Show Summary Details

Page of

PRINTED FROM OXFORD HANDBOOKS ONLINE ( © Oxford University Press, 2018. All Rights Reserved. Under the terms of the licence agreement, an individual user may print out a PDF of a single chapter of a title in Oxford Handbooks Online for personal use (for details see Privacy Policy and Legal Notice).

date: 01 October 2020

Abstract and Keywords

Albert Murray, Ernest Gaines, and Raymond Andrews have the freedom to reimagine black life and to produce portrayals of the South that oppose Richard Wright’s protest because they live in a time after Ralph Ellison’s Invisible Man created a different perception of black character and culture; because they live in the aftermath of the Civil Rights and Black Power Movements, in which society has changed perceptibly and black agency, particularly that of black men, is clearer to them; and because they live in a literary and cultural milieu broadly influenced by feminism and black women’s communal stories. In these writers’ works it is primarily the black community that in essence reimagines Wright’s South in a storytelling process that engenders black strength, and most importantly liberation, through psychic healing, subverting Wright’s definition of protest by revealing the community’s own power and resources to fight white oppression.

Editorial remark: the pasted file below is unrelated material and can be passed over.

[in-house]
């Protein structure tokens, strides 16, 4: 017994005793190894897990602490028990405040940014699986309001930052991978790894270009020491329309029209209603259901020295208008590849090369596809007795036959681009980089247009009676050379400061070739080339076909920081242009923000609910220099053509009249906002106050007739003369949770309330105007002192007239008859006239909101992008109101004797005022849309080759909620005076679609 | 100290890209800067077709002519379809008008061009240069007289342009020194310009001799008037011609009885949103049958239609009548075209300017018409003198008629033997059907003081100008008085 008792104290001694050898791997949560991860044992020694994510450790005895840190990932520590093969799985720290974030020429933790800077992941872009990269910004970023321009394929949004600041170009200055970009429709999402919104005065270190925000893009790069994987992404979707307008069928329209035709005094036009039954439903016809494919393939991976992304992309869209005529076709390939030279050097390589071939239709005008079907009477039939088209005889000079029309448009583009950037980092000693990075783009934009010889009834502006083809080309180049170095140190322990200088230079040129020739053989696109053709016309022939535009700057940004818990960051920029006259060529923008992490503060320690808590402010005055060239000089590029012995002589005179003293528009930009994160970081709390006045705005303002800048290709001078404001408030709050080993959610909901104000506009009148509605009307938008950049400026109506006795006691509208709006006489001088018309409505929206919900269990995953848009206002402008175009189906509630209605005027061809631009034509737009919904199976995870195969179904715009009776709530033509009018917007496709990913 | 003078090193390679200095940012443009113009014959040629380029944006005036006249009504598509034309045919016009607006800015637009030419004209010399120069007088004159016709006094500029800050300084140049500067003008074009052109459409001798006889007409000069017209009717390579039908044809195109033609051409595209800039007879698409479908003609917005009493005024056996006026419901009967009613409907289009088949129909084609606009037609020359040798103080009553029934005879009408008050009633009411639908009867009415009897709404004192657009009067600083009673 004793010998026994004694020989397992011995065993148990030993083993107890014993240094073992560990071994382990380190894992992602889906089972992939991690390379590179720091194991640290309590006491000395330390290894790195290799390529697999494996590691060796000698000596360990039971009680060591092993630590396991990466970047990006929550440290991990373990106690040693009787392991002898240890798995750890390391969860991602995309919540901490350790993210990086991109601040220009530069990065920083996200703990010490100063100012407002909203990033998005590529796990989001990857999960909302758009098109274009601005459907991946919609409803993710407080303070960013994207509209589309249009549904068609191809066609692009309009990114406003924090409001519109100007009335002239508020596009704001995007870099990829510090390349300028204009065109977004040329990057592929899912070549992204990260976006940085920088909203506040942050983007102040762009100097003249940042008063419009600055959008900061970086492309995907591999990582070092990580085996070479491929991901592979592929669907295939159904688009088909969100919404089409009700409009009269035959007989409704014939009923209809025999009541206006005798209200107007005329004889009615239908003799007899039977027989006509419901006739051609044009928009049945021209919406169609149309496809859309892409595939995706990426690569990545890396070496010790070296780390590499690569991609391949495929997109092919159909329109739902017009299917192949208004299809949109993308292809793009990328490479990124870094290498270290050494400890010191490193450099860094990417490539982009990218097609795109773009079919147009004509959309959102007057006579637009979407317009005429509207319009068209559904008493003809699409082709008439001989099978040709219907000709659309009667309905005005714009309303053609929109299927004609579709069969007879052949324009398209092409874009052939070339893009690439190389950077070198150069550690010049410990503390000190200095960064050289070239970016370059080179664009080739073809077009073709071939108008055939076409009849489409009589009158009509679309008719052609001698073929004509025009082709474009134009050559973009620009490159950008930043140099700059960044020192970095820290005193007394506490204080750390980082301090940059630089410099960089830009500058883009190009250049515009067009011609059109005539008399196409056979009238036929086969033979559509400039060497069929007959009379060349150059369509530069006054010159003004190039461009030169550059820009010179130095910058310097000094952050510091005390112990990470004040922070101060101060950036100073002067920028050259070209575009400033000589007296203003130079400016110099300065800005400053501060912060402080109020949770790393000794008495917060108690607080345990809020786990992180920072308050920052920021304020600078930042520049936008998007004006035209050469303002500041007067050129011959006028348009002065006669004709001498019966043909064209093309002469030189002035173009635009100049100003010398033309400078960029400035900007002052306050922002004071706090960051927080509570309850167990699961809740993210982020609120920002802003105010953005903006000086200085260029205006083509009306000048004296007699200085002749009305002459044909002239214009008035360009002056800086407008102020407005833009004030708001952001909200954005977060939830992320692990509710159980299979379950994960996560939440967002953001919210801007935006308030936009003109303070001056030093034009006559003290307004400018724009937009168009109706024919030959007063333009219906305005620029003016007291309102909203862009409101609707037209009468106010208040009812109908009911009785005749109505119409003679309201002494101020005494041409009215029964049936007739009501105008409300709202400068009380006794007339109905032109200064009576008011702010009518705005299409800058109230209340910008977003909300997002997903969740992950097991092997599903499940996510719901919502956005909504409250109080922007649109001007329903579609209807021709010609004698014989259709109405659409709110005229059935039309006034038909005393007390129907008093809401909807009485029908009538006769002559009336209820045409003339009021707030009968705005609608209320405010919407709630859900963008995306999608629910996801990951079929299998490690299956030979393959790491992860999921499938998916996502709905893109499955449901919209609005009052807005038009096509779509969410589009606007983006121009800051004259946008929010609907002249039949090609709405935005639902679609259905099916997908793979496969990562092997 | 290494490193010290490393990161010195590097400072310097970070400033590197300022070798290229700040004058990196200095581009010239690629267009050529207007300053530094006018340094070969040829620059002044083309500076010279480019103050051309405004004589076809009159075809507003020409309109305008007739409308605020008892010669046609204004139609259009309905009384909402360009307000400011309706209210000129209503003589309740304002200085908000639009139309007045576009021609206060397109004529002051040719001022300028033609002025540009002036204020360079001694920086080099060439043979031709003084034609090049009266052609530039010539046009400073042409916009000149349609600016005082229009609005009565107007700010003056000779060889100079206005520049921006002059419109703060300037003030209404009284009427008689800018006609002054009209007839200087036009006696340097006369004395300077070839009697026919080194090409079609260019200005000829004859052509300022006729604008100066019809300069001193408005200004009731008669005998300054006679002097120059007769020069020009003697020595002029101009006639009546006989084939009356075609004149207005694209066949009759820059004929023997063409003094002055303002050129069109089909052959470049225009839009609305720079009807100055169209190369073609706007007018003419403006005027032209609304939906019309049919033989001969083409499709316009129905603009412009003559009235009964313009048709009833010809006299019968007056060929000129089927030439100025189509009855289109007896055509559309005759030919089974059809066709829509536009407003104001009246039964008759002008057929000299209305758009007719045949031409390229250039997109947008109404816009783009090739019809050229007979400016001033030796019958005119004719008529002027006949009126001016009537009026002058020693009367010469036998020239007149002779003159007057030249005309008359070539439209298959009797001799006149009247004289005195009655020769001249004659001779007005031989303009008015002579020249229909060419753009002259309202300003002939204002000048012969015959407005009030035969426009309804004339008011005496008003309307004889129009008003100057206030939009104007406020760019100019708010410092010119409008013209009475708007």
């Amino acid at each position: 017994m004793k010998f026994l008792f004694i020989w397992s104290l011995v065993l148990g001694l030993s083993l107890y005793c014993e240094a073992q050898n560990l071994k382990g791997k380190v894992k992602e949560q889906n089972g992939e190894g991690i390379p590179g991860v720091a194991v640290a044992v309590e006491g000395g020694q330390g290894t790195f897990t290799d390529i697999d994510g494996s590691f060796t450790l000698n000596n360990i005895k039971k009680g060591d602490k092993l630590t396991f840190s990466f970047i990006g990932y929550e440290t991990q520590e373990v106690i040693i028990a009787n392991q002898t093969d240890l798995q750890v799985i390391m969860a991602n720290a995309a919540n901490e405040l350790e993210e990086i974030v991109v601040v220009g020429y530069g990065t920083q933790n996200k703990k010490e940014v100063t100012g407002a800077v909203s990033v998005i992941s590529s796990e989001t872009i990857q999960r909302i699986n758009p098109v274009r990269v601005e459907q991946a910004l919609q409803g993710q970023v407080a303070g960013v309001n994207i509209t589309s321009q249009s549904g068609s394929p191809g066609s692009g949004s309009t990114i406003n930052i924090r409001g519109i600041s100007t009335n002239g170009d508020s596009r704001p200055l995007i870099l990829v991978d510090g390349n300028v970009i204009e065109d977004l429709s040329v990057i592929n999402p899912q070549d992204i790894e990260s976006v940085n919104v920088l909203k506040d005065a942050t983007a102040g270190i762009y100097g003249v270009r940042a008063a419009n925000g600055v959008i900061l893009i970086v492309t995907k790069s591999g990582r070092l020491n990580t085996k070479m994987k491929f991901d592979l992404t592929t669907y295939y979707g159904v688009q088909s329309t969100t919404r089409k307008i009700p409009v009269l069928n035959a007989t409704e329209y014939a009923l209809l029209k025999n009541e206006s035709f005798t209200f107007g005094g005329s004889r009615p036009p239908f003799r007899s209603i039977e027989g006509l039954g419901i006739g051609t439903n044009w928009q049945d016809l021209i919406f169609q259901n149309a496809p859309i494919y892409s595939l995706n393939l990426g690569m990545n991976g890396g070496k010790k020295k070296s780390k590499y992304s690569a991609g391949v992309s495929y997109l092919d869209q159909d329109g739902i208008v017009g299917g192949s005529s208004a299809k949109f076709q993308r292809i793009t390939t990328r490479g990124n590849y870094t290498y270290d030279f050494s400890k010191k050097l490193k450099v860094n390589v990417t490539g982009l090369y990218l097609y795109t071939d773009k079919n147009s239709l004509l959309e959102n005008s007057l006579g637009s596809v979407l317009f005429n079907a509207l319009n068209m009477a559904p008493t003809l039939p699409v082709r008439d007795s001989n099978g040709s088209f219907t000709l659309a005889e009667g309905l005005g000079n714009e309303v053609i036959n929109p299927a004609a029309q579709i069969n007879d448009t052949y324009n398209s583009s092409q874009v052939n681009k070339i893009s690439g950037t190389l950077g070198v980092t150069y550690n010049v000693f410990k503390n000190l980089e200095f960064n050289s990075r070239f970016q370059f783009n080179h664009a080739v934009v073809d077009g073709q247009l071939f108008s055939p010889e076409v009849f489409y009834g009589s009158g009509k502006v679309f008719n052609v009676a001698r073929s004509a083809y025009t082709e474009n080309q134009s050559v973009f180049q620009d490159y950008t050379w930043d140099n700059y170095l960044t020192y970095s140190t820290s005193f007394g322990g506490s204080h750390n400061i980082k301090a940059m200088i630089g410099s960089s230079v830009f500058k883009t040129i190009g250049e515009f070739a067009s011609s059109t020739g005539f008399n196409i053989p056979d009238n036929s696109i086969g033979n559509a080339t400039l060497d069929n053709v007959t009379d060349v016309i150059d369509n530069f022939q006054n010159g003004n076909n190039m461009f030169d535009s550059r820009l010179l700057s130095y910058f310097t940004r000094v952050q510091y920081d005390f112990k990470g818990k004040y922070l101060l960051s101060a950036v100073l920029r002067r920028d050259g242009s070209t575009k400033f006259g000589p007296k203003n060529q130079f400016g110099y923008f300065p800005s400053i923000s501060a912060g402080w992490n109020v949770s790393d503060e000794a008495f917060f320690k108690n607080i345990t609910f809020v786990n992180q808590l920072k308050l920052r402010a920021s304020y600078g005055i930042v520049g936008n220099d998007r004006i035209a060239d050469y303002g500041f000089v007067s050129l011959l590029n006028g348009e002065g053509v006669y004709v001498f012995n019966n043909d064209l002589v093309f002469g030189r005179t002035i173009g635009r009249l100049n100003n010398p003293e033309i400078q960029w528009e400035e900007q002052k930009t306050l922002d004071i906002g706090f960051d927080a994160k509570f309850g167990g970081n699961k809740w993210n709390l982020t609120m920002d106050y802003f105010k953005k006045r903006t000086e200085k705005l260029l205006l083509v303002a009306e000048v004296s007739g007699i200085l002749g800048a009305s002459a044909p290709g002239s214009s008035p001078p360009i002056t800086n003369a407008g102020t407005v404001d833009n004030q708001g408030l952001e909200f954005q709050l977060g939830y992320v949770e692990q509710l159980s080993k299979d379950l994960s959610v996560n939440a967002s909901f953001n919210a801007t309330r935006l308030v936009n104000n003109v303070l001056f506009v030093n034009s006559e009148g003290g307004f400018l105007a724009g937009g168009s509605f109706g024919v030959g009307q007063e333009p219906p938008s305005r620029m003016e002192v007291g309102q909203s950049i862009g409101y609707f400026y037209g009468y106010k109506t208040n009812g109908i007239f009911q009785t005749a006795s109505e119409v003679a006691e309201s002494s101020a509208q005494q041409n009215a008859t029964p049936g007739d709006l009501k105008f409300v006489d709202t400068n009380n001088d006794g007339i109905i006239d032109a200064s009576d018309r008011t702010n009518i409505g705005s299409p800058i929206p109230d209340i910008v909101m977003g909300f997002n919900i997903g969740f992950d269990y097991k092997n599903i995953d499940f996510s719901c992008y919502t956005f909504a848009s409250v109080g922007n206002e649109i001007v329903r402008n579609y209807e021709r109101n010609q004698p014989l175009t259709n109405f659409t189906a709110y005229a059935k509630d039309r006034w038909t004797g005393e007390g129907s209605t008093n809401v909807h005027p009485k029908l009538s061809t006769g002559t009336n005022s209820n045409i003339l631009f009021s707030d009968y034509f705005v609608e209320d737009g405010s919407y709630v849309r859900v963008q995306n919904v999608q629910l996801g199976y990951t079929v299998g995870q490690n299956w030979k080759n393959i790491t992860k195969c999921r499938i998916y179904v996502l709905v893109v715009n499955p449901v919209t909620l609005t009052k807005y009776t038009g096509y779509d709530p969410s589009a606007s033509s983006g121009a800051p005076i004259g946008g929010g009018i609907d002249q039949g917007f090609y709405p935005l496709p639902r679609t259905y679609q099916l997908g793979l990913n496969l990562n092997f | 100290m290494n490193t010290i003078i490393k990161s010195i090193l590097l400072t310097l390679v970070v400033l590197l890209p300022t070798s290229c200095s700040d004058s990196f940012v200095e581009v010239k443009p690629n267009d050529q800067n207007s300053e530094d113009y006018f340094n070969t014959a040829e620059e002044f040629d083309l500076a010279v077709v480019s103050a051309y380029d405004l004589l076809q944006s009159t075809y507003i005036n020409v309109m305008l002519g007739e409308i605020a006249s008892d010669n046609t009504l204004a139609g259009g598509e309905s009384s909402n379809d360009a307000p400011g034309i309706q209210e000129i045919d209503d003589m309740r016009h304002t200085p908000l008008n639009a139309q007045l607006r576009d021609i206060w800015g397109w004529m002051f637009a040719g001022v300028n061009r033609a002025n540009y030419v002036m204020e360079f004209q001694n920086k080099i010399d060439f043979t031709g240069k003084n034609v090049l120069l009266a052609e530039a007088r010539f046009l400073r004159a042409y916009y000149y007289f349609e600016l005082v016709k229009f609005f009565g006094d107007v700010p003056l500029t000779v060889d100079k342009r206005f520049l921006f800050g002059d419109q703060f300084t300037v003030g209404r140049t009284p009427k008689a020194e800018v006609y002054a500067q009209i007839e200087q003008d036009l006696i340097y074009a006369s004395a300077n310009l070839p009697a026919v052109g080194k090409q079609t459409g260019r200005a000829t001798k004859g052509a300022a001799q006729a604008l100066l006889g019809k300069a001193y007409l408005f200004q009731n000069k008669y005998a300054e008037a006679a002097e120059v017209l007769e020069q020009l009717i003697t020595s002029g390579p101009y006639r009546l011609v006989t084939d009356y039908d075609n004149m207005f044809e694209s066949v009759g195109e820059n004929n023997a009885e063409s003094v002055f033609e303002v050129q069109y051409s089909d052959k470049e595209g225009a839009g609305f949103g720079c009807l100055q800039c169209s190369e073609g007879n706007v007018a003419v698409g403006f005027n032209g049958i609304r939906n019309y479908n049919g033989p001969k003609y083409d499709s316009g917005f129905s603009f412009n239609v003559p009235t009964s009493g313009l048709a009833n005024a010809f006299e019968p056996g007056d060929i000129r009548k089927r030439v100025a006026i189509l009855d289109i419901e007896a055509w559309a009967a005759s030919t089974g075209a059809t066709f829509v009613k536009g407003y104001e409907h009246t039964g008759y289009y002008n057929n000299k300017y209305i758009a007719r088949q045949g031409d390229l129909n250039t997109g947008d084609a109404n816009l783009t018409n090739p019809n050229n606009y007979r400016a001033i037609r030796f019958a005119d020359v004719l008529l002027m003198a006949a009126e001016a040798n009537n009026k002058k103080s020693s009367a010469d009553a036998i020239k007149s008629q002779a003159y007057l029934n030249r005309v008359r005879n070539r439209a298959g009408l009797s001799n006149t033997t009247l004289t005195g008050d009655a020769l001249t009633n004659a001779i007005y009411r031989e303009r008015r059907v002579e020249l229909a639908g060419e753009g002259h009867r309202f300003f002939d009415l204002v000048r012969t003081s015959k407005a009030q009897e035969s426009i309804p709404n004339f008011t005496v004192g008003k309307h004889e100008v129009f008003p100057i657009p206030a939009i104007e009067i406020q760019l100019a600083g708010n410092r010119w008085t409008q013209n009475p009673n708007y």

Keywords: black power movement, black agency, black men, the black community, Richard Wright, black women writers

Access to the complete content on Oxford Handbooks Online requires a subscription or purchase. Public users are able to search the site and view the abstracts and keywords for each book and chapter without a subscription.

Please subscribe or login to access full text content.

If you have purchased a print title that contains an access token, please see the token for information about how to register your code.

For questions on access or troubleshooting, please check our FAQs, and if you can''t find the answer there, please contact us.